US former President Obama
A former U.S. president Barack Obama on Tuesday paid homage on Tuesday to the late Nelson Mandela, South Africa’s first black leader, to mark the centenary of his birth.
Obama’s keynote address is one of the many events being held in South Africa and around the world to mark the milestone birthday on Wednesday of the global icon, who spent 27 years in prison for the struggle against South Africa’s racist apartheid government.
“It is a singular honor for me to be here … gathered to celebrate the birth and life of one of history’s true giants,” Obama said on taking the podium.
Mandela “came to embody the universal aspirations of dispossessed people all around the world with hopes for a better life, and the possibility of a moral transformation in the conduct of human affairs,” Obama said.
Obama spoke about how at the end of the century the world seemed to be becoming steadily more progressive, but that the liberal world order had fallen short of some of its promises.
In what appeared to be a thinly veiled reference to his successor US President Donald Trump, Barack Obama on Tuesday said the world was going through “strange and uncertain times.”
“Each day’s news cycles bringing more headspinning and disturbing headlines,” the former US leader said.
“Strongman politics are ascendant, whereby elections and some pretence of democracy are maintained while those in power seek to undermine every institution or norm that give democracy meaning,” he added.
Thousands of people attended the event at a cricket stadium in Johannesburg, titled: “Renewing the Mandela Legacy and Promoting Active Citizenship in a Changing World.”
“Let us find the Madiba in each of us. Let us be the legacy,” Njabulo Ndebele, chairman of the Nelson Mandela Foundation, said in opening remarks, to great applause.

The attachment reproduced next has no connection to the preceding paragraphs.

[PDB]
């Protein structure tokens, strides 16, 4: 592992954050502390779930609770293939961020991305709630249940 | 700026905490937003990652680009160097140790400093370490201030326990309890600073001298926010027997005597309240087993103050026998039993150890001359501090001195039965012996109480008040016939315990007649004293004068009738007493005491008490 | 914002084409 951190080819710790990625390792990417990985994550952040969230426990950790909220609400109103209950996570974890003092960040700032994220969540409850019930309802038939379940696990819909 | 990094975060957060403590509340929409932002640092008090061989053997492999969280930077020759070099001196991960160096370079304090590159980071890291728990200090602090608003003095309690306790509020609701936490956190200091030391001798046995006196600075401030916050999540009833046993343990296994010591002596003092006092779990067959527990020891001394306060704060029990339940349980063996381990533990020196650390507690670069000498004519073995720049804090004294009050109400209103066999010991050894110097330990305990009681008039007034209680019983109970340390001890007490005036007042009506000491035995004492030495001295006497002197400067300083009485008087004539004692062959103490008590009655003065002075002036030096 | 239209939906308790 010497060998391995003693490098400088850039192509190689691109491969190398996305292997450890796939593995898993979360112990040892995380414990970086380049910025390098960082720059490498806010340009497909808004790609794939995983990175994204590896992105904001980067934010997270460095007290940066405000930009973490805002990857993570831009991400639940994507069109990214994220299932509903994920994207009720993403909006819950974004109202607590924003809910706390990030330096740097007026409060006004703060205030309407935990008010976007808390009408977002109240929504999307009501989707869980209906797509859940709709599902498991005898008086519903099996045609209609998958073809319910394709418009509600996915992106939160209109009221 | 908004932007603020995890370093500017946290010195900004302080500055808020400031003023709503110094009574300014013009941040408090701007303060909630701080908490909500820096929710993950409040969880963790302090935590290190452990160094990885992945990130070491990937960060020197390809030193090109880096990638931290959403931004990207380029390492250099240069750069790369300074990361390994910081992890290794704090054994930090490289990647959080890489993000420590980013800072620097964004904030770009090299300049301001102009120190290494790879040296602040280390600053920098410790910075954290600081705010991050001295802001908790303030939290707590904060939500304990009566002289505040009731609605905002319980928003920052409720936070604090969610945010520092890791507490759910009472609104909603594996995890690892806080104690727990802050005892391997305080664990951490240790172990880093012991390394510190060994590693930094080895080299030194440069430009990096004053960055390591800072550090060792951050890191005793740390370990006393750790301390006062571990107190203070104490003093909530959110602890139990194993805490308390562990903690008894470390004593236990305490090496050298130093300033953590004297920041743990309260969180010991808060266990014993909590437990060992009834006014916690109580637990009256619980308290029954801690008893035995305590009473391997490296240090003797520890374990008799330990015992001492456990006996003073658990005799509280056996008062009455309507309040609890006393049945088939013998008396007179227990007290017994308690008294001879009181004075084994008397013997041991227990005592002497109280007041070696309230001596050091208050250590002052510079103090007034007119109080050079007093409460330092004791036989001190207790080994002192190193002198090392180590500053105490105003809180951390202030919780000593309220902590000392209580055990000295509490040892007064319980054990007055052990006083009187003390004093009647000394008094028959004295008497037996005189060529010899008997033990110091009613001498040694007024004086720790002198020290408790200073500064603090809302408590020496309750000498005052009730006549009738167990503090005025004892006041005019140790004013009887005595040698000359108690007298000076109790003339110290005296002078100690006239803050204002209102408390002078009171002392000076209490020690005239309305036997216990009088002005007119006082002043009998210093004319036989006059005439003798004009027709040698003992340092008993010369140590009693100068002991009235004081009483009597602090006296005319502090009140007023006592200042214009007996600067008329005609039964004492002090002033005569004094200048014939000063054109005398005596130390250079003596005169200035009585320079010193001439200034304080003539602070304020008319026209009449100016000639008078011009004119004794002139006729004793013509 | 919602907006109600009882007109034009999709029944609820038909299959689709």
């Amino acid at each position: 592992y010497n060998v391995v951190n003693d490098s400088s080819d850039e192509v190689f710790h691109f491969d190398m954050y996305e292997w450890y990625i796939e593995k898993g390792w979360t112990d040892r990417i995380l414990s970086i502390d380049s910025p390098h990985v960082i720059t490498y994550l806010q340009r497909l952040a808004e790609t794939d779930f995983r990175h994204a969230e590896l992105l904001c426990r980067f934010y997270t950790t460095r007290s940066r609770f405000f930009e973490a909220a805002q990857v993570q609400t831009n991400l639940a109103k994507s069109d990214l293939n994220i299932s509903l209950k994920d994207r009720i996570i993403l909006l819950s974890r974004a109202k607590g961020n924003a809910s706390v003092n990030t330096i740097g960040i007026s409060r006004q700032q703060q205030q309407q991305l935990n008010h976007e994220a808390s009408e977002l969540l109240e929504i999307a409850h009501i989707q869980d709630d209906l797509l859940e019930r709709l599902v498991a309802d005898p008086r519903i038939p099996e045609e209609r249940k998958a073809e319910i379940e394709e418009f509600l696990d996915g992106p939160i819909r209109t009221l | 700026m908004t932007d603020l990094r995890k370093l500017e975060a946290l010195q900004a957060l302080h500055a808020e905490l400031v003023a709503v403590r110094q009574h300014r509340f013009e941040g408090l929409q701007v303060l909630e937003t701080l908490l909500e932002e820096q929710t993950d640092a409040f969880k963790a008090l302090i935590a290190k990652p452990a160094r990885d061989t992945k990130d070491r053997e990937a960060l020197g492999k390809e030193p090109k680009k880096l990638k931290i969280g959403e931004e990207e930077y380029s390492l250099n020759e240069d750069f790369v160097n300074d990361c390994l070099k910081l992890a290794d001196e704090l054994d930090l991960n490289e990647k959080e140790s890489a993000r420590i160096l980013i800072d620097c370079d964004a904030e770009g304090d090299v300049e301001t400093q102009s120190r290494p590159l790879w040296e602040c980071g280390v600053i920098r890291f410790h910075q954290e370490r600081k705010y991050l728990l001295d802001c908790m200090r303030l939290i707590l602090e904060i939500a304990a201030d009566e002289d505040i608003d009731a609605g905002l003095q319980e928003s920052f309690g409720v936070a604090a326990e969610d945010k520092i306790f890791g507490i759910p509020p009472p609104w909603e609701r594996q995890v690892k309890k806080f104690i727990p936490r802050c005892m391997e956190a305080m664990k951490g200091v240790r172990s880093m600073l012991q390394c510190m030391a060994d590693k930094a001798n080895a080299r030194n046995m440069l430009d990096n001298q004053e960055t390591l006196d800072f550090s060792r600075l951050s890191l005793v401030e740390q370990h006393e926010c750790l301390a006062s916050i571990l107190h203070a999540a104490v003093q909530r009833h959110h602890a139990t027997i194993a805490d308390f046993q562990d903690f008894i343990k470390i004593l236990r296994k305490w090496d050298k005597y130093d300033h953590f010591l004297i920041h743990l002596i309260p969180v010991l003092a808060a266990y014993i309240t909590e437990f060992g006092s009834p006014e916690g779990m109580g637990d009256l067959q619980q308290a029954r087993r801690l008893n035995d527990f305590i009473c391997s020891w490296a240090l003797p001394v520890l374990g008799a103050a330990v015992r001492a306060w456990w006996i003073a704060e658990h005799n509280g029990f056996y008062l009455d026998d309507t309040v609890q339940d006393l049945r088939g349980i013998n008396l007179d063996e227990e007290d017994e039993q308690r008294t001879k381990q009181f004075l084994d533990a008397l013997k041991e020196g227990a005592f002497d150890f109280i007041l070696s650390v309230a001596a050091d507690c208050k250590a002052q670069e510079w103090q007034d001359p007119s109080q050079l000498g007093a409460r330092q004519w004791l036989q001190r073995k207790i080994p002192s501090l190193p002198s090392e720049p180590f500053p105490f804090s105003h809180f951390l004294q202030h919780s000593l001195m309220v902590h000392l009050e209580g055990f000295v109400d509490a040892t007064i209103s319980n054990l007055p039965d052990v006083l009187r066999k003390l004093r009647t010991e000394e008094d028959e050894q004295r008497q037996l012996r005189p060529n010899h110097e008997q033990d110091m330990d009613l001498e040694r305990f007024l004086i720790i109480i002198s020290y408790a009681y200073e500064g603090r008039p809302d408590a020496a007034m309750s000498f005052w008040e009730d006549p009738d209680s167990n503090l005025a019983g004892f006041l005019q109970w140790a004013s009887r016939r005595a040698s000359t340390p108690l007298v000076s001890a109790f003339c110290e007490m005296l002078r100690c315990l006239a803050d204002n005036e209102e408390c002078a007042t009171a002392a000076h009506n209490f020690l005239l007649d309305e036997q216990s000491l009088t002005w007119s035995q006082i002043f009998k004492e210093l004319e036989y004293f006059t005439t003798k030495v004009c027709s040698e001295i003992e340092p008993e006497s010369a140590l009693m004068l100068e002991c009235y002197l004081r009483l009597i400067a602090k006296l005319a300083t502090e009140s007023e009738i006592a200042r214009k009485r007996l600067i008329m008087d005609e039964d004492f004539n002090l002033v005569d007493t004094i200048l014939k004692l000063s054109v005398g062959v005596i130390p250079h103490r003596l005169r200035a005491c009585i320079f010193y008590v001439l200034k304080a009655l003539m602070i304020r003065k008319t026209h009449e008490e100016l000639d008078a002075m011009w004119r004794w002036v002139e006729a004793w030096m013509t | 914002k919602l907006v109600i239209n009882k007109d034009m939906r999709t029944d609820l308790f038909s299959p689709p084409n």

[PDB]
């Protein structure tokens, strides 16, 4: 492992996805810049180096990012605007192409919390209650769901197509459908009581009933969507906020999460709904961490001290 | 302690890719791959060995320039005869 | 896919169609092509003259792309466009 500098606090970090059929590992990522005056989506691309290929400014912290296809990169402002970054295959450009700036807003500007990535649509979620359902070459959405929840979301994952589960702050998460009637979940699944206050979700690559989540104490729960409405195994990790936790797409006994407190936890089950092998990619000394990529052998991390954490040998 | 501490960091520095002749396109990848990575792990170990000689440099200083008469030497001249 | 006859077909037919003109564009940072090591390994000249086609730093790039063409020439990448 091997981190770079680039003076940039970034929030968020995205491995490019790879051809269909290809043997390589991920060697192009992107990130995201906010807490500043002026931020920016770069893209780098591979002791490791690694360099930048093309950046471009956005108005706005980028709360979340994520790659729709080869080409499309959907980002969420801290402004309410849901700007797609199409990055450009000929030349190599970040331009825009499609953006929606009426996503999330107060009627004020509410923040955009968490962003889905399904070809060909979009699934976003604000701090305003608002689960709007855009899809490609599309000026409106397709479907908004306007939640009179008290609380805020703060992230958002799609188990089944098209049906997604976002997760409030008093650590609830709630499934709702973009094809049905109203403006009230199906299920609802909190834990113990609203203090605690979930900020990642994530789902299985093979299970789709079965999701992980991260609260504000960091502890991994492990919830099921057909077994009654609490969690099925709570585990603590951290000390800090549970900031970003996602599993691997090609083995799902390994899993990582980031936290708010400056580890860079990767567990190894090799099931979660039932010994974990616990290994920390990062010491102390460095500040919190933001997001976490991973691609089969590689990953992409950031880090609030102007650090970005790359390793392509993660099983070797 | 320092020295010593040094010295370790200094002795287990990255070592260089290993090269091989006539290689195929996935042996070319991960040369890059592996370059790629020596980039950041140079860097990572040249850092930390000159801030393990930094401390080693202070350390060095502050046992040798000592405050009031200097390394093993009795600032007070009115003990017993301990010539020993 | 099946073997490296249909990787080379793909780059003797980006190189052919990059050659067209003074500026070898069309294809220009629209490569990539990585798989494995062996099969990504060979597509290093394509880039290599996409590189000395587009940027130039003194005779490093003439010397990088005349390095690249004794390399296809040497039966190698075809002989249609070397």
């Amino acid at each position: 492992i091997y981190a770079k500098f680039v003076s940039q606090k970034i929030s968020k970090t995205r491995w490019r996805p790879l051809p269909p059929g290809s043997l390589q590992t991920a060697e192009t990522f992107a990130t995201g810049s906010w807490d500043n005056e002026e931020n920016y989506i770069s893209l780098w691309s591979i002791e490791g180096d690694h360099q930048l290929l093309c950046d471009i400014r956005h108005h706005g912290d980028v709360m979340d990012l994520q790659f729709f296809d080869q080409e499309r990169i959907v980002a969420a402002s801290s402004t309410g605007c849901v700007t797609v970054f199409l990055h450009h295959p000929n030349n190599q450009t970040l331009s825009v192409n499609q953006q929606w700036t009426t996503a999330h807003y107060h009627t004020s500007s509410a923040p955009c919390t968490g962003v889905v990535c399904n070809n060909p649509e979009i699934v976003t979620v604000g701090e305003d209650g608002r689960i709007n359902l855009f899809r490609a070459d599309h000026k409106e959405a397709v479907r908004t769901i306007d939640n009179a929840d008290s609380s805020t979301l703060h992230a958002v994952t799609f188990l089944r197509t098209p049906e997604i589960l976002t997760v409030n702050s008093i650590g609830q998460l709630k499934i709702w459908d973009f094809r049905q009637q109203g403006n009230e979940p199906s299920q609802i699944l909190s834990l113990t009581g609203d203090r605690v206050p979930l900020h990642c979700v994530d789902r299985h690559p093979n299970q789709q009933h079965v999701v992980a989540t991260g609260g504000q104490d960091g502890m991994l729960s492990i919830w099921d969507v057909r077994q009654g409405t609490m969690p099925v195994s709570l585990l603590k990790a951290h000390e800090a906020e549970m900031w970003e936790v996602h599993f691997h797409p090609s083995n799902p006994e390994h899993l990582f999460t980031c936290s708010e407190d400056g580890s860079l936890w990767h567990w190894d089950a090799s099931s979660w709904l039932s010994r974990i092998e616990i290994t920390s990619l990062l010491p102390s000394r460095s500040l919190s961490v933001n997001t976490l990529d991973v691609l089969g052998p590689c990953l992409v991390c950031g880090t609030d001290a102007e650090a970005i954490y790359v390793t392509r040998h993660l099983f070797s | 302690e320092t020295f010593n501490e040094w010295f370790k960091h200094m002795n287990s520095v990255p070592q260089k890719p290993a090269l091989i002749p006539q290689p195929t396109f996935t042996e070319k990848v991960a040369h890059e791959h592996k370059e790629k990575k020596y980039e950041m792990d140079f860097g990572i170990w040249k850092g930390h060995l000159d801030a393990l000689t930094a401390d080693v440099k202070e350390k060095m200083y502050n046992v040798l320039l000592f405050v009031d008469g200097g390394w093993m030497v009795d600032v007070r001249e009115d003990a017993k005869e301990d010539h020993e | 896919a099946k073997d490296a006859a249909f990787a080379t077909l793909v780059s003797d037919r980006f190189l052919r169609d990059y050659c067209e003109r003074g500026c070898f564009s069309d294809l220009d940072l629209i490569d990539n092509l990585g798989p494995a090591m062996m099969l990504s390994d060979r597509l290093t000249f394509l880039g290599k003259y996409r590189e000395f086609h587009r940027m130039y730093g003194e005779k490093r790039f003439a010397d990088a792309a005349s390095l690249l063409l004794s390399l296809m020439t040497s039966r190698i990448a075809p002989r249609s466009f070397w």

South Africans of all ages and races pouring into the stadium on the cold winter morning ahead of the speech told dpa why they were celebrating Mandela’s centenary.
“He’s one of the greatest South Africans because he took us through a very turbulent time, and when he came out of jail he was totally forgiving,” said Clive Acton, 78. “I want to be here to feel his presence.”
Acton, a retired management consultant, said he thought Obama was the perfect keynote speaker because “in many ways, he reminds me of Mandela.”
Orentse Miya, a 22-year-old university student and a member of the so-called “born-free” generation born after the end of apartheid, said that it was up to the youth to continue carrying out Mandela’s work.
“I wanted to be here to celebrate Nelson Mandela since he has pioneered us into democracy,” Miya told dpa.
Well-known figures in attendance were be Mandela’s widow, Graca Machel, South African President Cyril Ramaphosa, and Archbishop Desmond Tutu. Former UN secretary general, Ban Ki-moon, and former US president Jimmy Carter were also scheduled to attend.
In true Madiba spirit, one of Mandela’s former prison guards from Robben Island – who later become friends with liberation hero – was in attendence at the event, local media reported.
A woman attending Tuesday’s speech said that while she was there celebrate Mandela, his legacy is not always lived up to in present-day South Africa.
“We have to be grateful, but we have to be honest – a lot of his legacy hasn’t been lived by many young South Africans,” university lecturer Ayanda, 36, told dpa.
But Graca Machel, Mandela’s widow, said in her remarks at the speech “He said on many occasions that he was not a saint … Madiba was humble enough to recognise the limits of the achivements of his generation.
“Madiba and his contemporaries laid a solid base for today’s generation…. The youth of this country must follow in his footsteps as the promises of social and economic justice are theirs to fulfill.” (dpa/NAN)
US former President Obama